One man shall have one vote.
(John Cartwright, 1780)
The word ballot has been described as being derived from the diminuitive form of the word ball in Italian, ballota, and in fact, many early ballots were small balls. In classical Greek, however, the root is the verb for casting or throwing; indeed, we cast ballots, but the Greeks did not read this word as requiring that they be round balls. In ancient Athens, votes were taken by issuing clay or metal tokens to each voter, and the voter would vote by depositing the appropriate token in the appropriate ballot box, or perhaps in a clay pot that served as a ballot box.
Since the renessance, secret societies such as the Masons have used identical round balls as ballots. The phrase to blackball someone comes from this usage. In a vote to admit someone to a secret society, each member was traditionally given a white ball and a black ball. Depositing the white ball in the ballot box was a vote for the candidate's membership, while depositing the black ball was a vote against the candidate. It follows that to blackball someone meant to vote to exclude them from the organization or to campaign for their exclusion in an upcoming vote.
In the late 19th century, many early developers of voting machines continued to interpret laws requiring that election be by ballot as the requirement that elections be carried out by the use of little balls, so many early voting machines operated by depositing small balls in the appropriate containers as each voter cast a vote. The purpose of the mechanism was to prevent a voter from casting more than the allowed number of votes in each race, and to maintain separate ballot containers for each of the many candidates in each of the many races races in an election.
The Electors shall meet in their respective states, and vote by ballot for President and Vice-President ...; they shall name in their ballots the person voted for as President, and in distinct ballots, the person voted for as Vice-President, ...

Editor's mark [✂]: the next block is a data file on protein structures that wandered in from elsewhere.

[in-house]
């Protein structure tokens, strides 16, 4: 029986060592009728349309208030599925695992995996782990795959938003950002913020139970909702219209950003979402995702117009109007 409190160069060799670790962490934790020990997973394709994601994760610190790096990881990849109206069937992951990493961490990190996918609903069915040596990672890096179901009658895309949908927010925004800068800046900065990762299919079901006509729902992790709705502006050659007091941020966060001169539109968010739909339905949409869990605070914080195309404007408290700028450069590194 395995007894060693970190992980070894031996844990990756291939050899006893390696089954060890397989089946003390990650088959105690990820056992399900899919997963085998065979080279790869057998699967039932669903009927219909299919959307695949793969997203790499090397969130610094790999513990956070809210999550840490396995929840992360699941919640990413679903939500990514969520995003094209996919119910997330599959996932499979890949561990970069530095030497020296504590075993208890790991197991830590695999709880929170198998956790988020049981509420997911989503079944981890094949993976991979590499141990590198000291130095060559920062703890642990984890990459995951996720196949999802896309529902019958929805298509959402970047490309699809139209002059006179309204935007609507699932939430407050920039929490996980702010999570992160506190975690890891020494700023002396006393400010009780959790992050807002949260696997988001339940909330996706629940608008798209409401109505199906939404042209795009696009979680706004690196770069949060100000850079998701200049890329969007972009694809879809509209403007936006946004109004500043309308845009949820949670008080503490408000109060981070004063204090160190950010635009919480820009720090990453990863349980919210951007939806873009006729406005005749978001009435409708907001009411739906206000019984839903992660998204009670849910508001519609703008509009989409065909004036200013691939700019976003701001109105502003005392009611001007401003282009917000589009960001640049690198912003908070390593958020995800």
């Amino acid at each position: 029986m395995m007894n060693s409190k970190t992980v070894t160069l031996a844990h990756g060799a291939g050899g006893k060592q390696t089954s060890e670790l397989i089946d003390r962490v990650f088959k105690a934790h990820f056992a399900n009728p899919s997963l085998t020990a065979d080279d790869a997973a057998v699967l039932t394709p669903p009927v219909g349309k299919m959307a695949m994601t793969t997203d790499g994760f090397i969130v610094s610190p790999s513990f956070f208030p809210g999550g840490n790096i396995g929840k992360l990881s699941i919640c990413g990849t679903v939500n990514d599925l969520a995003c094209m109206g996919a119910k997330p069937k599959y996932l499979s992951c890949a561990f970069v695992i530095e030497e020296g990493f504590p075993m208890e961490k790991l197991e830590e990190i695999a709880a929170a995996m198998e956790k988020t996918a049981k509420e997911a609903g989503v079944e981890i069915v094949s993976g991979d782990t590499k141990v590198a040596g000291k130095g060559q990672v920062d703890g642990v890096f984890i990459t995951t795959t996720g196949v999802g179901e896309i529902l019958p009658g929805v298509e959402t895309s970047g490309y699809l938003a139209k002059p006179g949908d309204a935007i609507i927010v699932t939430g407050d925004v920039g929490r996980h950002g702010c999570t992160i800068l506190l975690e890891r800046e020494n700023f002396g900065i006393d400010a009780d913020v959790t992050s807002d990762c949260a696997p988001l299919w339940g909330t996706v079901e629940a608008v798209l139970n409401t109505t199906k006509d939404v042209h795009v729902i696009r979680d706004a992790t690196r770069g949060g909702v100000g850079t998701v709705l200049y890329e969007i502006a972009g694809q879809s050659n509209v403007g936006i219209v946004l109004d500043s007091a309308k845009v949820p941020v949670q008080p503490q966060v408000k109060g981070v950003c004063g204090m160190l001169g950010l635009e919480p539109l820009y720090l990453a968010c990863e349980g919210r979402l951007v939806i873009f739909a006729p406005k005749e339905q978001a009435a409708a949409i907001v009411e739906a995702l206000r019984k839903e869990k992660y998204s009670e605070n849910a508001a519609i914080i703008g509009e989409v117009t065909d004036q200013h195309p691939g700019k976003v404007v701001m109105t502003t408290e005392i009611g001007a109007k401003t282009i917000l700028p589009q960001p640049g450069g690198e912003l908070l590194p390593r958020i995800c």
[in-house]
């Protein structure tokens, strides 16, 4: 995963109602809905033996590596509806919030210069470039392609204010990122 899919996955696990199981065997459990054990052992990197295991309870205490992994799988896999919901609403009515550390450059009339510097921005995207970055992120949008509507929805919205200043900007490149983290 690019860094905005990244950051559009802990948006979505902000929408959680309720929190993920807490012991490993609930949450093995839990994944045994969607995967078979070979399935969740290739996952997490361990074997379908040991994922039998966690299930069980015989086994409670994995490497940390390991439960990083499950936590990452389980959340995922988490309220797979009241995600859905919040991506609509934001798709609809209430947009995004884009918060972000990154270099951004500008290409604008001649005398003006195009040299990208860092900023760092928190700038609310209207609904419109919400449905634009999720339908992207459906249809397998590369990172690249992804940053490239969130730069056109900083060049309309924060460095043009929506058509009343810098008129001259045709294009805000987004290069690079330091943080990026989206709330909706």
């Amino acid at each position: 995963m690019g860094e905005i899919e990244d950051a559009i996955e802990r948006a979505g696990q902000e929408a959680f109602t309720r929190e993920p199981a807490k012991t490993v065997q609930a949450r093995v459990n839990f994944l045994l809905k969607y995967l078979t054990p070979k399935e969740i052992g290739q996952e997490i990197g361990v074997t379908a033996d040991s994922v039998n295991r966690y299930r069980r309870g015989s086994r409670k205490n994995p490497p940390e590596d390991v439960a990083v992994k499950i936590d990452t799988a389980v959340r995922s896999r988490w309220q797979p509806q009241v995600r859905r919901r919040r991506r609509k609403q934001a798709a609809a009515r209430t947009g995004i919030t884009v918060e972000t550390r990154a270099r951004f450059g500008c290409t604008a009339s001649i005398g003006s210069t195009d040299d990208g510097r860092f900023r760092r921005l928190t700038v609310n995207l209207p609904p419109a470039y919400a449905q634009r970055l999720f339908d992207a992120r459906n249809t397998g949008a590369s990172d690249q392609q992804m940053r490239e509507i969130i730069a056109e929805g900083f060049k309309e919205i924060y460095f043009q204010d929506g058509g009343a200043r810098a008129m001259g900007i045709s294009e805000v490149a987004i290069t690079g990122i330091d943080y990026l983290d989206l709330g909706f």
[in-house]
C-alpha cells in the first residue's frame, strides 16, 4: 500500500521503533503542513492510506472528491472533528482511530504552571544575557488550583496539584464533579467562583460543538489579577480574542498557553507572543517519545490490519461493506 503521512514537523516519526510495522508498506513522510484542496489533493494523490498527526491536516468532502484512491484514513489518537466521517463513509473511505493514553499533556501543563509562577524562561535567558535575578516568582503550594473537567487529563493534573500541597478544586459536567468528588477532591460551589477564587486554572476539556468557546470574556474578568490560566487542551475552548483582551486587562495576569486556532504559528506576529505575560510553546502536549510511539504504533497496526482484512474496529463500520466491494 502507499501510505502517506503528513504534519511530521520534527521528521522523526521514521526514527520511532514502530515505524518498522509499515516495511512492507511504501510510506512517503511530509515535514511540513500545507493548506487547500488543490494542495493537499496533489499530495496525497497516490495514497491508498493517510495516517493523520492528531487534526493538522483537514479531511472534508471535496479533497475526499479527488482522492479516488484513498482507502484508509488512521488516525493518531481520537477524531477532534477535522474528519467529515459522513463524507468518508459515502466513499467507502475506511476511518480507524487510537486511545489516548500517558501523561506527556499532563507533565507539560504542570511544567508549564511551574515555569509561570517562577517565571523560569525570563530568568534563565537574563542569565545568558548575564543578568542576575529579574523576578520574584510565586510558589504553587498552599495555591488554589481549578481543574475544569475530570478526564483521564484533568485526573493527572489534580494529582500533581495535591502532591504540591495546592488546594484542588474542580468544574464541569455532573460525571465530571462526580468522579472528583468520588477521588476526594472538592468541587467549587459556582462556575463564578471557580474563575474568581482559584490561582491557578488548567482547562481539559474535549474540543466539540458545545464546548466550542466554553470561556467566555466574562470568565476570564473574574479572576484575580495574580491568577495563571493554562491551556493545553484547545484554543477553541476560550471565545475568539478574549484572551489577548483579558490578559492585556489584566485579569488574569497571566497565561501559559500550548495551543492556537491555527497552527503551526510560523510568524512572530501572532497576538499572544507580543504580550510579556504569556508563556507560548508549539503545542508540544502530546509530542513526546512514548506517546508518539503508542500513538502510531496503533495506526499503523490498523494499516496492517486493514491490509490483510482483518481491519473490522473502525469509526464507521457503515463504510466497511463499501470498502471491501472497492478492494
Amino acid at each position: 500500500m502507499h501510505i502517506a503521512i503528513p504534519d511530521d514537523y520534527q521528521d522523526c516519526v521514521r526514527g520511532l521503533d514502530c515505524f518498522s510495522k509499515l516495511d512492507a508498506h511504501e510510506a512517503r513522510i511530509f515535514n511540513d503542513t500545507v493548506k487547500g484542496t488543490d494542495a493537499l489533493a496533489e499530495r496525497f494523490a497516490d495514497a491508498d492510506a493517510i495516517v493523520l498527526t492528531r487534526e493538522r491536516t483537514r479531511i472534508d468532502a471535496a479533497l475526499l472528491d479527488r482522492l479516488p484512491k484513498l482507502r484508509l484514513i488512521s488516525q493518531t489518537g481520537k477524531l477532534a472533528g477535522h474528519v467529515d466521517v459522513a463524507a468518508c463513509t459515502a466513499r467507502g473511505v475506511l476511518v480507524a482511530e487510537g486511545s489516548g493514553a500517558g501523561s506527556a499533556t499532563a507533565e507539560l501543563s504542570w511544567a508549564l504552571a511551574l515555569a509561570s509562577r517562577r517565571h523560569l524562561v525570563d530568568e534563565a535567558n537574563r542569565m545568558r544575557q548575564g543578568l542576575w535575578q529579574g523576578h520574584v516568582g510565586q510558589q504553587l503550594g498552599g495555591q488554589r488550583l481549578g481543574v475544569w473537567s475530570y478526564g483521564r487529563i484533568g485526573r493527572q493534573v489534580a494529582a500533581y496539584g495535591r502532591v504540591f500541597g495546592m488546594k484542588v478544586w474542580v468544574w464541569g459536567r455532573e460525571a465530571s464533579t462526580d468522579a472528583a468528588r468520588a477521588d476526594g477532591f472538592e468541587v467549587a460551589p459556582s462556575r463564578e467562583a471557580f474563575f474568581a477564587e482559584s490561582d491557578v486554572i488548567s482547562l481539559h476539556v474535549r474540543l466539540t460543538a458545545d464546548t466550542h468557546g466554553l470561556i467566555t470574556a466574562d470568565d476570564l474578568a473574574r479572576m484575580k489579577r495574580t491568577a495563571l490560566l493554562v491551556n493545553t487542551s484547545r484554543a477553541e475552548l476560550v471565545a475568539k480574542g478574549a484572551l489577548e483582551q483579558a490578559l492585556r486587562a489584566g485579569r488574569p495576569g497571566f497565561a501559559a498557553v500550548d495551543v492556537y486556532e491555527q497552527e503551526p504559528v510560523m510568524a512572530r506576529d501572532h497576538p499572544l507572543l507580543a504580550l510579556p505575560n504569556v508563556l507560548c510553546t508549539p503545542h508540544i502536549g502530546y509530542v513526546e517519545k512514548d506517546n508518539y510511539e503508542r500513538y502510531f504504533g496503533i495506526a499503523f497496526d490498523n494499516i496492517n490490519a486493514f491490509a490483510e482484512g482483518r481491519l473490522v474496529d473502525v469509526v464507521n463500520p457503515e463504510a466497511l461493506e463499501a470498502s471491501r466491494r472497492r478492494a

(12th Amendment to the U. S. Constitution, ratified June 15, 1804)
The first use of paper ballots to conduct an election appears to have been in Rome in 139 BCE, and the first use of paper ballots in the United States was in 1629 to select a pastor for the Salem Church.
By the time the 12th Amendment to the United States Constitution was passed, it is clear that the term ballot was routinely taken to refer to a slip of paper on which were written the names of candidates for office. The very fact that the 12th amendment requires the use of separate ballots to elect the President and Vice-President implies that the use of one ballot to elect candidates to more than one office was understood at the time. Of course, this amendment applied only to the electoral college and not to voting by the electorate at large.
The Tennessee Acts of 1796, chapter IX section 3 gave the following definition: "[A ballot is] a ticket or scroll of paper, purporting to express the voter's choice, given by the voter to the officer or person holding an election, to be put into the ballot box."
These early paper ballots were no more than slips of paper provided by the voters themselves, although it was not long before candidates or political parties began to provide preprinted ballots. This innovation was not always welcome. It took a state supreme court decision in Massachusetts (Henshaw v. Foster) in 1829 to legalize this practice in that state. It took a constitutional amendment in Connecticut, in 1844.